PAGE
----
As parents, relatives, educators and community members, we can’t always know what’s going on in our teens’ lives. They don’t always tell us everything – and when we discover that our child has an addiction, it can feel devastating. We may ask ourselves, “What did I do wrong?” or “How didn’t I see this coming?” The truth is, even the most supportive and loving parents can find that their children are abusing substances. Teens go through phases of experimentation, and sometimes they find their way to substances on their own. Understanding some of the pressures that adolescents go through, however, can help us better understand what type of support that they need – both in preventing addiction and in treating it.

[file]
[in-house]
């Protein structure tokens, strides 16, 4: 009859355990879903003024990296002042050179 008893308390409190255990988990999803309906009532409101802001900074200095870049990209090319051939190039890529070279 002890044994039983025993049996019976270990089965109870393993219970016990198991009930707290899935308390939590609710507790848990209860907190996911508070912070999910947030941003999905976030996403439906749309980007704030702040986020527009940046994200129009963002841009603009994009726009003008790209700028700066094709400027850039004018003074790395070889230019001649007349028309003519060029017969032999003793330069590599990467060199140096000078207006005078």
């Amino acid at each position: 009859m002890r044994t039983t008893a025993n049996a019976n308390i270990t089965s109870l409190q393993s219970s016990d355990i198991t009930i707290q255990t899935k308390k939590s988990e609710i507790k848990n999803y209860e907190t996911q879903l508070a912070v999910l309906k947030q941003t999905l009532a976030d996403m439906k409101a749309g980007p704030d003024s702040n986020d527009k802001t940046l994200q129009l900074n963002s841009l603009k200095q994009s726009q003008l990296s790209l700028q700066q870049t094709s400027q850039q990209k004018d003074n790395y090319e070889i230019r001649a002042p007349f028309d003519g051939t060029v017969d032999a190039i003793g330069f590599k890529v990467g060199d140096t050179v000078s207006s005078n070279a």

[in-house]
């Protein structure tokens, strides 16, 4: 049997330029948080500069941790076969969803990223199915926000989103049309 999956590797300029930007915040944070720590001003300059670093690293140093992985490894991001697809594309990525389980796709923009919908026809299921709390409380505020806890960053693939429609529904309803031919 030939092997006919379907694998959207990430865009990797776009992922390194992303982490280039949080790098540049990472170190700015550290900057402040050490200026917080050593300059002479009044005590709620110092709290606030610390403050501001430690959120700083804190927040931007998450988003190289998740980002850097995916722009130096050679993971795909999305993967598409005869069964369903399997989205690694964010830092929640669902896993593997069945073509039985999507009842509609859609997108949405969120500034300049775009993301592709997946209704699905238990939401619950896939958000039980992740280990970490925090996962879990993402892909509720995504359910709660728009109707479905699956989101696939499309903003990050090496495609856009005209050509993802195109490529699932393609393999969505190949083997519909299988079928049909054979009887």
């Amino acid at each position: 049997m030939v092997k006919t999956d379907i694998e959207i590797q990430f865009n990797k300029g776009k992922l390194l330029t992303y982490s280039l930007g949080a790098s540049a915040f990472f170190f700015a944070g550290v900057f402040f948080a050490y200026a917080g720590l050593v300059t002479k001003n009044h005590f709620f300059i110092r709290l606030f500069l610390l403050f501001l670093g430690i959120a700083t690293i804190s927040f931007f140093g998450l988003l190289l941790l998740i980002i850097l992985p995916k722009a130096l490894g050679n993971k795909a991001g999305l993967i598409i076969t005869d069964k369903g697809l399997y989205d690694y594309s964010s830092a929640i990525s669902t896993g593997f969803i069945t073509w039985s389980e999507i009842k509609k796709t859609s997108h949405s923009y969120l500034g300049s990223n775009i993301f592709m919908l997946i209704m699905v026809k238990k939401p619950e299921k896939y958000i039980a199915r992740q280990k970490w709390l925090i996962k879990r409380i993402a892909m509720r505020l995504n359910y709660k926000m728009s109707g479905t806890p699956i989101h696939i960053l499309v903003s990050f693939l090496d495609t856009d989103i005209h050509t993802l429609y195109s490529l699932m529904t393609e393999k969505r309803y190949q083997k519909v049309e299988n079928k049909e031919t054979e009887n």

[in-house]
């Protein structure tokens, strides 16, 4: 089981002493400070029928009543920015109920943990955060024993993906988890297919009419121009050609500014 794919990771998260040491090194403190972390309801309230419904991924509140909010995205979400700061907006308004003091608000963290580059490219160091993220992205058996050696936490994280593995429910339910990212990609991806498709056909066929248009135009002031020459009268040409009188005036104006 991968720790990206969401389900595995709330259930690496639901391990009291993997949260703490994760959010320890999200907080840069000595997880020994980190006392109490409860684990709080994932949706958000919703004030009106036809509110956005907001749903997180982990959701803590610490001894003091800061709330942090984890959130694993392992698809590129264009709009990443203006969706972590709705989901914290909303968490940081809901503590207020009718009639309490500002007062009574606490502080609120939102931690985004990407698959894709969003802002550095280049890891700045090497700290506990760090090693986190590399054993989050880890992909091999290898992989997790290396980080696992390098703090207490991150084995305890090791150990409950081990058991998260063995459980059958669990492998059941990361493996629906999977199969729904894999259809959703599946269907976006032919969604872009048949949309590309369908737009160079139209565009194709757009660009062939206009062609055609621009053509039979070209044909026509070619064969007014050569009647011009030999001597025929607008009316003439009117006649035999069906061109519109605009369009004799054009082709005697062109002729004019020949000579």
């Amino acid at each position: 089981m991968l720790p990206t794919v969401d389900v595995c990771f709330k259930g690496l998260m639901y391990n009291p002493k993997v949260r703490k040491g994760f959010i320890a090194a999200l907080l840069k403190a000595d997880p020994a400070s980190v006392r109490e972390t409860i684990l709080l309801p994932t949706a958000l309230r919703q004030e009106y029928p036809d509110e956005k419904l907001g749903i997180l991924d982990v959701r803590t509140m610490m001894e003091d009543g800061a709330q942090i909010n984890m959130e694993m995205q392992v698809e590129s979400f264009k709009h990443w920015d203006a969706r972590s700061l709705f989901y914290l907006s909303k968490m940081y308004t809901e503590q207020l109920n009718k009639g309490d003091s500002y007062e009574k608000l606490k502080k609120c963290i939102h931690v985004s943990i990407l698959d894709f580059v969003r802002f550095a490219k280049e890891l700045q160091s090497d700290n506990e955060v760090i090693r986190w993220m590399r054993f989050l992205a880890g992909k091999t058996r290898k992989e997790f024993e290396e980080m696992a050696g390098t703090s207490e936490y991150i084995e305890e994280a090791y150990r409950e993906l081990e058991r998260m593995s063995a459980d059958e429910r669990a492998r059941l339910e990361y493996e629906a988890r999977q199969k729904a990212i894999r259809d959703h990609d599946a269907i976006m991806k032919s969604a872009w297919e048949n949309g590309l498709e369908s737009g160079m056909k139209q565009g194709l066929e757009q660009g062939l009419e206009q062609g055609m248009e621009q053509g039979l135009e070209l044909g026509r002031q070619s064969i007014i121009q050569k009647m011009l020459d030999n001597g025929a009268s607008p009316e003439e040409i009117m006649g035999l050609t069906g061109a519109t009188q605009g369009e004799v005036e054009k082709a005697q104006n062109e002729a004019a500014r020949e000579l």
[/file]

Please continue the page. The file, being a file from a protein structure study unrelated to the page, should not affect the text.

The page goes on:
What We Know: The Causes of Addiction
The National Institute on Drug Abuse (NIDA) highlights what we currently know about how addiction develops, and that does include the fact that some people are more vulnerable to addiction than others. It could be a genetic predisposition, especially if a close family member struggles with addiction; it is a family disease, and the vulnerability can get passed down between generations. Lack of parental supervision could be a factor, as teens require a healthy amount of supervision in order to help them make the right choices for their health. Teens who have experience early traumatic incidents may also find themselves leaning towards substances because it seems to take away their physical and/or emotional pain. Unfortunately, the effects are only temporary, and that’s when they may find themselves abusing substances in order to match that continuum of relaxation, euphoria and/or other pleasurable effects.